The Kanawha River cuts through Charleston, West Virginia, on its way north to join the Ohio. On this brilliant October morning, the sun is quickly burning off the fog filling the river bottoms and setting the golden dome on the state capitol ablaze. It is the perfect fall Saturday for tossing a football or raking leaves. And yet 70 grad students, postdocs, and biology faculty turn up at the West Virginia University (WVU) Robert C. Byrd Health Sciences Center to hear and talk about cell biology. Galactosyltransferases in Arabidopsis, focal adhesion kinases, myosin II isoforms, and cardiac calcium channel expression in heart-specific growth hormone (GH) receptor gene-disrupted mice, these are some of the topics on poster easels at the second Appalachian Regional Cell Conference (ARCC), organized by grad students and postdocs from four regional universities and supported by a local meeting grant from the ASCB.
ARCC is one of 18 local meetings partly underwritten so far this year by ASCB including 11 in the U.S., four in Canada, and one each in South Korea, Jamaica, and India. Charleston was picked as a center point location for the four institutions taking part in ARCC. There is no basic research facility here at Byrd Center, which is run by WVU as an adjunct to the local hospital. The main WVU campus is 159 miles away to the northeast in Morgantown. Marshall University is 52 miles northwest in Huntington, WV. Athens, home of Ohio University (OU), is 93 miles north across the Ohio River, while the University of Kentucky (UK) in Lexington is the farthest away, 177 miles to the west. Before ARCC, everyone agrees, the four institutions seemed to have little in common but geography.
This is ARCC's second outing. It got its start last year when ASCB member and WVU biochemist William Wonderlin spotted the call for local meeting proposals in the ASCB Newsletter. He convinced grad student Danielle Shepherd to volunteer for the role of chief organizer and she reached out to grad students at OU and Marshall. This year, it was OU's turn to apply for the ASCB grant, make location arrangements, and line up a keynote speaker. ASCB member Maria Muccioli was the main organizer at OU with co-organizers ASCB member Bridget Hindman at WVU and Miranda Carper at Marshall. For the first time this year, UK sent a contingent, led by ASCB member and postdoc Aaron K. Holley.
Local meetings reflect local needs and ARCC is as much about regional connections as cell biology. Before the ARCC meetings, basic research students and faculty were isolated on their own campuses, the organizers say. For many of the grad students, today would be the first time they've ever presented outside a home campus "research day." If they survive the poster judging, many talk of the experience as a warm-up for a national meeting.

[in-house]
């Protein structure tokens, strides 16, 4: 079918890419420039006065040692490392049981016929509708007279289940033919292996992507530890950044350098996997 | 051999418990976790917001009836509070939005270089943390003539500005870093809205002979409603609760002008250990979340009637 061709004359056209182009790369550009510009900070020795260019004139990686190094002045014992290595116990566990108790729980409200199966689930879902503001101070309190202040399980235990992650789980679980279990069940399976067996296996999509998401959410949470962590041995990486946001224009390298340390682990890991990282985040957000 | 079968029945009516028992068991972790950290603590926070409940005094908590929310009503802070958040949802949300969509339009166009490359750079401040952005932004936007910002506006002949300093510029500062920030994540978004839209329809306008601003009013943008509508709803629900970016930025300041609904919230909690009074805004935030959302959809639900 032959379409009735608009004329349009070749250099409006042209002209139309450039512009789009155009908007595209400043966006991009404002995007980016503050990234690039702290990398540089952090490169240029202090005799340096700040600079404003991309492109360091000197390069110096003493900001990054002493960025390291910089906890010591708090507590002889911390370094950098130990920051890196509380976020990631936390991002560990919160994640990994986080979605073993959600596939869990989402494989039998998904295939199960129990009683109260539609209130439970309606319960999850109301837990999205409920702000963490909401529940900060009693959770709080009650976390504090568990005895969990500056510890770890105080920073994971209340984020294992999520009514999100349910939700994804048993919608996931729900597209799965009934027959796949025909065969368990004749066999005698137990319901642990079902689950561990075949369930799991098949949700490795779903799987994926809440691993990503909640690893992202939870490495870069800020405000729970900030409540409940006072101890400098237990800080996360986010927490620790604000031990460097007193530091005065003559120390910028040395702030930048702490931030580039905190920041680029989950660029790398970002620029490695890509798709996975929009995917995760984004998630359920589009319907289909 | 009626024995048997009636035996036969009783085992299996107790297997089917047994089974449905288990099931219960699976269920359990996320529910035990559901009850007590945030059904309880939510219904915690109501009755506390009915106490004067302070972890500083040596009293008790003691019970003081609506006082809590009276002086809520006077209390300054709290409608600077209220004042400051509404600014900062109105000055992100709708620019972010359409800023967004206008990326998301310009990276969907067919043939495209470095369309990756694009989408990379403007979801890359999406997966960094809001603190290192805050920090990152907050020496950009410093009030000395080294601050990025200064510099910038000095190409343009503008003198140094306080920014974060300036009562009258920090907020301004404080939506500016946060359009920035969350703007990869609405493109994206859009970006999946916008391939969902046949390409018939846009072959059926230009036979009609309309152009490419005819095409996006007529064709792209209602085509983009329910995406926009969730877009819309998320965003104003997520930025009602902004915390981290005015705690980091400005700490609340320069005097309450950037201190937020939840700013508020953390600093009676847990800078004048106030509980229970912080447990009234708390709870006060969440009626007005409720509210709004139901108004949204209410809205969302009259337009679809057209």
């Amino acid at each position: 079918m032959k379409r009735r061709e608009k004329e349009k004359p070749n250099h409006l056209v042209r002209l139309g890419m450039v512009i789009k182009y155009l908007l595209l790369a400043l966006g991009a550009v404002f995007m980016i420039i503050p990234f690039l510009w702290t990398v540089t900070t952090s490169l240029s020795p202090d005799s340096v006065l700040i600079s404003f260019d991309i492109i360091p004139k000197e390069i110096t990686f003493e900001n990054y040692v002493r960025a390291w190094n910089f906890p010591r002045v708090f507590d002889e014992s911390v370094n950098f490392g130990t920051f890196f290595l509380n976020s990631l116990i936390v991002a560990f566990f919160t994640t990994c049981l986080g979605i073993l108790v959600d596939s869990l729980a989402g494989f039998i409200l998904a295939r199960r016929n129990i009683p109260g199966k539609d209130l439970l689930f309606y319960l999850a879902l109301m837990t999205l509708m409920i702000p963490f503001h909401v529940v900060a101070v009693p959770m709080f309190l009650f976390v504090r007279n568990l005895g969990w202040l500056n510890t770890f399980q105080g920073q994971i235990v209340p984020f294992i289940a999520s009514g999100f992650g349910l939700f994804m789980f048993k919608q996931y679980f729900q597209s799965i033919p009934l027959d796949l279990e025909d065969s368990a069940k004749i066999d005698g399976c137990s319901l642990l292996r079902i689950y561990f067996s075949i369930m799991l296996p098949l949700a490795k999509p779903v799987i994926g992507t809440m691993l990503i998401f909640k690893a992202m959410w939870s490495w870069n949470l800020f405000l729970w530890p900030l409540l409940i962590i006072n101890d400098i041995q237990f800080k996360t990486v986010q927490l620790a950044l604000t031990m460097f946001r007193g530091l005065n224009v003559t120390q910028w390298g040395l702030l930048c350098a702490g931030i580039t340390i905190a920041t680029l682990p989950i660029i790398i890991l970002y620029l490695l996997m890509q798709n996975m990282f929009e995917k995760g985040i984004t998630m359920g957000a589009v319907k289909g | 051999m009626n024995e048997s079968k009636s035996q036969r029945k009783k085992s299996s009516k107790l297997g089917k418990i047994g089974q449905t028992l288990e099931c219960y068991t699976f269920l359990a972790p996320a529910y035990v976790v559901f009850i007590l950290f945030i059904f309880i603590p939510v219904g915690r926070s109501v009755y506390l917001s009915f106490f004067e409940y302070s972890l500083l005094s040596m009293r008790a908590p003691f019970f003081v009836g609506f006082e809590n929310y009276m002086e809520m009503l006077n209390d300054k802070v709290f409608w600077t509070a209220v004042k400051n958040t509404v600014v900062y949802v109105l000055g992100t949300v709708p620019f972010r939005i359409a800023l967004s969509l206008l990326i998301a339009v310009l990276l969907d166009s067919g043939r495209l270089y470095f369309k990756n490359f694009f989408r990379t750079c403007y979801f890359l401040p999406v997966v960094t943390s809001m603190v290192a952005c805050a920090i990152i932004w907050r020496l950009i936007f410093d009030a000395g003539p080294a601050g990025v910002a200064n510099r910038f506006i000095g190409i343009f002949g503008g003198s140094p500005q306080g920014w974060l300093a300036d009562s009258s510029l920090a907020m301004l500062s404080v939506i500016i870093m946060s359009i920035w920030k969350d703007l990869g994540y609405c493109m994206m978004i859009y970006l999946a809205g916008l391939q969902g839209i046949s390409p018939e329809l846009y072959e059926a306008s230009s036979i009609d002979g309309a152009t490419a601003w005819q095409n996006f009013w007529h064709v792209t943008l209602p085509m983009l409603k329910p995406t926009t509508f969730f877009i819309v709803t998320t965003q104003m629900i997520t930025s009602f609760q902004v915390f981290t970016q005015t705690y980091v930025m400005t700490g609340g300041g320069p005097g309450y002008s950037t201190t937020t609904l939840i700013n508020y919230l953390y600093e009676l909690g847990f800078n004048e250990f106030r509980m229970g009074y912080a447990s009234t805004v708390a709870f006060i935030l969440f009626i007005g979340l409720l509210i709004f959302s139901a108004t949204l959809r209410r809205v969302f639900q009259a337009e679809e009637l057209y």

ARCC kicks off in the cavernous Byrd Center Auditorium, with four grad students braving the perils of PowerPoint and strangers from other schools paying very close attention to their talks. Then there are probing questions. Afterwards, John J. Kopchick, a molecular biologist at Ohio University, follows up with a keynote that retells the inspirational story of how his basic science discovery—the isolation of a classic antagonist of the human growth hormone (GH) receptor—made it through the translational jungle of clinical trials, patent law, and commercial licensing to become pegvisomant (Somavert), a highly effective treatment for the genetic growth disorder, acromegaly.
Then comes the buffet lunch on paper plates outside the fourth-floor conference room that will serve as the poster hall. As lunch winds down, there is the last-minute straightening of sagging posters and the issuing of clipboards to the visiting PIs who will pick the top two in each of the four categories. The first group of presenters takes up their positions and within minutes the room throbs with the unmistakable sound of poster alley buzz—questions vs. answers, hypothesis vs. data. Today it is in West Virginia. In a week, the local ASCB meeting will be at Cornell University in Ithaca, New York. The posters will go up at the University of Puerto Rico in San Juan on November 8 and on December 15 the first poster session will open in New Orleans at the ASCB Annual Meeting. Even in the age of global information, the process of science is local.